A Foodie’s Guide to An Amazing Dining Experience



Finding a new and great restaurant can be like finding that proverbial needle in a haystack. Whether you’re in a new city or trying to find a great spot in your hometown, the process for finding a delicious upscale spot or a wonderful hole-in-the-wall is the same. Follow the guide below to find your next new and favorite place to eat!


Finding Your Spot - Start off by asking for opinions! But be sure to ask someone who is on your epicurean level—you wouldn’t want to ask about fine-dining establishments of someone who only likes hole-in-the-wall places. Next, check online reviews. Reviews can be confusing but there are a few things to keep in mind: 1) There is a HUGE difference between a 4-star rating and a 4.5 and above rating. Personally, I would try to start my search with those restaurants that earned at least a 4.5 rating. 2) What time of day or night are they open? Filter your search by breakfast, lunch, or dinner. 3) Next, you can fine-tune your search to include things like: what type of cuisine you are after, does the establishment accept reservations (more below on this) and, of course, the location in which you’d like to dine. Pro tip: I always compare at least two review apps because you’ll start to see a consensus on those restaurants that have great ratings, no matter which app is rating them. Finally, try to avoid chain restaurants because you can go to those anywhere/anytime.


Reservations - Make a reservation if you can! Making reservations is always a win-win because it guarantees you a table, you won't have to wait as long, and based on the number of reservations in the system, the restaurant can gauge inventory and labor needed in order to provide you with a better dining experience. If you want something specific… ask for it! Whether that specific request is a: table outside, or maybe you’re in a hurry and you want the waitstaff to know ahead of time? Or perhaps this is your anniversary or it’s a loved-ones birthday? Most restaurants will try their best to accommodate your specific needs.


Prices - Pricing is a no brainer: you get what you pay for. Organic, exotic or high-quality ingredients always equate to a higher price tag, as does expert presentation and alluring ambience. If quality means something to you, then the extra expense will be worth it.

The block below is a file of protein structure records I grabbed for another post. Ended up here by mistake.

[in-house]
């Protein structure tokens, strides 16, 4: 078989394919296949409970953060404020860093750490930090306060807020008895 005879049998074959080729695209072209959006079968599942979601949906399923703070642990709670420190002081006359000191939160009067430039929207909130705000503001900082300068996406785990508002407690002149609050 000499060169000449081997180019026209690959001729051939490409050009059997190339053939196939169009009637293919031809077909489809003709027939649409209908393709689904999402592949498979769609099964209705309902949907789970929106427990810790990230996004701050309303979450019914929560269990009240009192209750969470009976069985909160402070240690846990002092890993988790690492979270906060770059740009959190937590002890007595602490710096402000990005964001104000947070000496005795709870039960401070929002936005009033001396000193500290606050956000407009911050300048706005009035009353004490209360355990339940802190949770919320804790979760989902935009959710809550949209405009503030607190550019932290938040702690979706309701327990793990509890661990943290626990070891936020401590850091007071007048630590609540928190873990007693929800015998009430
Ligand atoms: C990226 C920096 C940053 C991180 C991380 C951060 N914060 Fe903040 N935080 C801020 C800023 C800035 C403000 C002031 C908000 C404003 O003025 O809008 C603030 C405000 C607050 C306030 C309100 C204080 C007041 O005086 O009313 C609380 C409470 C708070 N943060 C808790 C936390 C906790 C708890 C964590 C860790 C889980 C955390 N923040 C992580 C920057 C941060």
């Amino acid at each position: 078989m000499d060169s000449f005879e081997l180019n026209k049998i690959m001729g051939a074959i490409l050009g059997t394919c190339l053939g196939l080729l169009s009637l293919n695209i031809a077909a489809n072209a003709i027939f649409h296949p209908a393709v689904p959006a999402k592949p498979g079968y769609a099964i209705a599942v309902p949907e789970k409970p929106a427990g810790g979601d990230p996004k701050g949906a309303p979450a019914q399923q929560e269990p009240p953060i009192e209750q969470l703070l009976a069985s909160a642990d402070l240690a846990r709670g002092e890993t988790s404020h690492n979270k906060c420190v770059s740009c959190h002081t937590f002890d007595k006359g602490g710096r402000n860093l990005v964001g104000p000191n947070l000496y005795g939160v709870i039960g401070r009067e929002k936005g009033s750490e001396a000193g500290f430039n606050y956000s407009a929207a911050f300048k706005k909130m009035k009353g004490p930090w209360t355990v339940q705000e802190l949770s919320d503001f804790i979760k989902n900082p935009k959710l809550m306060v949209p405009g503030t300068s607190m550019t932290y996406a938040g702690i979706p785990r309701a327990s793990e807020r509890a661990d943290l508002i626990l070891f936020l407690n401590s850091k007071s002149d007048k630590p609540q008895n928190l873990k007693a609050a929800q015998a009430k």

Ordering - Wine and cocktails can be an added bonus to a great meal. When a restaurant has a creatively gifted bartender, always ask for his/ her recommendations, or ask your server for a listing of libations that pair well with your particular meal. However, there’s no shame in eating your meal with a glass of water, as water allows you to taste all the flavors of your meal in their purest form. You can always have a cocktail or a nice glass of wine as your bookend to cap off a great culinary experience. When ordering food, ask your server for suggestions, but try to narrow down your choices to those things you know you’d enjoy. And don't be afraid to try new things that might be out of your comfort zone!


Experience and Other Thoughts - Bring a friend! Better yet, bring a group of foodie friends with you and enjoy not only the fabulous cuisine, but also the social aspect! There’s always something to be said for great food enjoyed among great company.


Expectations In Check - Don’t have preconceived expectations upon experiencing a new restaurant. Clear your mind and allow the food to speak for itself. As can be the case in dating or watching a movie, sometimes the best ones take you by surprise!


Leaving Reviews and Tipping - Reviews are a great way to give your opinion, both online and off! Give kudos where kudos is due and feedback, both negative and positive. Face to face, good or bad, this really helps owners understand what they’re doing well and what still needs improvement. I also say, regardless the scenario, negative feedback is ALWAYS an opportunity for the restaurant to improve. Where online reviews are concerned, take a moment to assess whether or not you are being fair in your judgements (both positive and negative). If your experience was flawless, but there was a water spot on your fork, put that water spot into context. And don't be the person who only leaves bad reviews, but never takes the time to give credit where credit is due. As the saying goes: “vote with your dollars”. A word on tipping: if you felt like your waitstaff did a great job, let them know! If they didn’t, then allow your tip to reference as much.


By James